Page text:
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Takoma Park Absentee Ballot Format Nearly Finalized

The city election is Nov. 8.

The absentee ballot format for Takoma Park’s 2011 election is nearly ready, and only needs a few minor changes, according to the Board of Elections (BOE) which reviewed the latest version at its meeting Wednesday evening.

The election is scheduled for Nov. 8, and Richard Carback, of “Scantegrity”—which is a security system for optical scan voting systems that uses confirmation codes to allow a voter to ensure their ballot has not been changed and is included in the final tally—presented the latest absentee ballot design to the BOE.

The ballot package will be in a large yellow envelope that will say “Official Absentee Ballot – City of Takoma Park, Maryland.” Inside will be three more envelopes, one is for the voter to place the ballot into (this envelope remains sealed until election day); an envelope to mail the ballot to the City Clerk; and a third which contains the “Internet Confirmation Kit” voters can use to confirm that their ballot was counted, Carback said.

The Internet Confirmation Kit contains the “Internet Confirmation Option,” which is a card that tells voters they “can make extra sure that your votes are in fact posted correctly.” It directs voters to go to the election website, takomapark.org/remotevote and “follow the instructions there for entering your codes, but to make sure the displays a “unique number” that will be listed on the card. The card also contains “one-use-passwords” that allows the user to “post confirmation numbers” from the ballot onto the website. “Even if your ballot were to be lost in the mail, by posting these numbers you ensure that you vote is recorded correctly,” the card says.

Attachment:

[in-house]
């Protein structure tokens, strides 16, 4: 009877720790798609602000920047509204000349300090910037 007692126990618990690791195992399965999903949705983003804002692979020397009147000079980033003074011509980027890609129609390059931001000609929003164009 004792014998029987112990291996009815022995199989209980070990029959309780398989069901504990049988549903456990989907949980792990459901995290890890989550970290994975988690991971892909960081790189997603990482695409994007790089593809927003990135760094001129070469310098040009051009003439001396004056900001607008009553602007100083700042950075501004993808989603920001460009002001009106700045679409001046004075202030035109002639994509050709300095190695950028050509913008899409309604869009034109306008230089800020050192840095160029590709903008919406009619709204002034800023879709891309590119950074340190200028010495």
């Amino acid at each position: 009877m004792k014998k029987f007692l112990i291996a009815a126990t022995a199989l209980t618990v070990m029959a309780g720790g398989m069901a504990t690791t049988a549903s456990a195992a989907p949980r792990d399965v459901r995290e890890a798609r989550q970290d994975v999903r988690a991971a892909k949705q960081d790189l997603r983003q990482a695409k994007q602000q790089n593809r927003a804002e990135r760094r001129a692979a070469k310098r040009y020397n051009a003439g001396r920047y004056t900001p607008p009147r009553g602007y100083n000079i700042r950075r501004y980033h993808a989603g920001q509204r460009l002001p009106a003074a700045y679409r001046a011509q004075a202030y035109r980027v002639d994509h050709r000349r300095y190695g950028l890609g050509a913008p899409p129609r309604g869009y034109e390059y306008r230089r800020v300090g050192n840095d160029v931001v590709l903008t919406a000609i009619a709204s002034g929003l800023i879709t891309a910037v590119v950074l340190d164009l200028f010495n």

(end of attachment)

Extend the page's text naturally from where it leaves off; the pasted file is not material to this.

The confirmation option is available to voters who “don’t have to confirm,” but they can, said City Clerk Jessie Carpenter.

However, while the BOE approves of the ballot format, the actual ballot cannot be finalized until after the nominating caucus—which is scheduled for Oct. 4—produces candidates, Carpenter said. 

While it might seem to be a lot of information and forms for voters to deal with, if all an absentee voter wants to do is fill out the ballot and return it via the U.S. Postal Service, they can stuff everything into the envelope and send it back.

“If they return everything, we’ll weed out the ballots” to ensure they are counted, said BOE Member Jim Roberts.

The BOE was generally pleased with the proposed ballot format as presented, the panel wants some minor changes to the ballots, including changes in language and colors, and it would like to run some use tests of the ballot.

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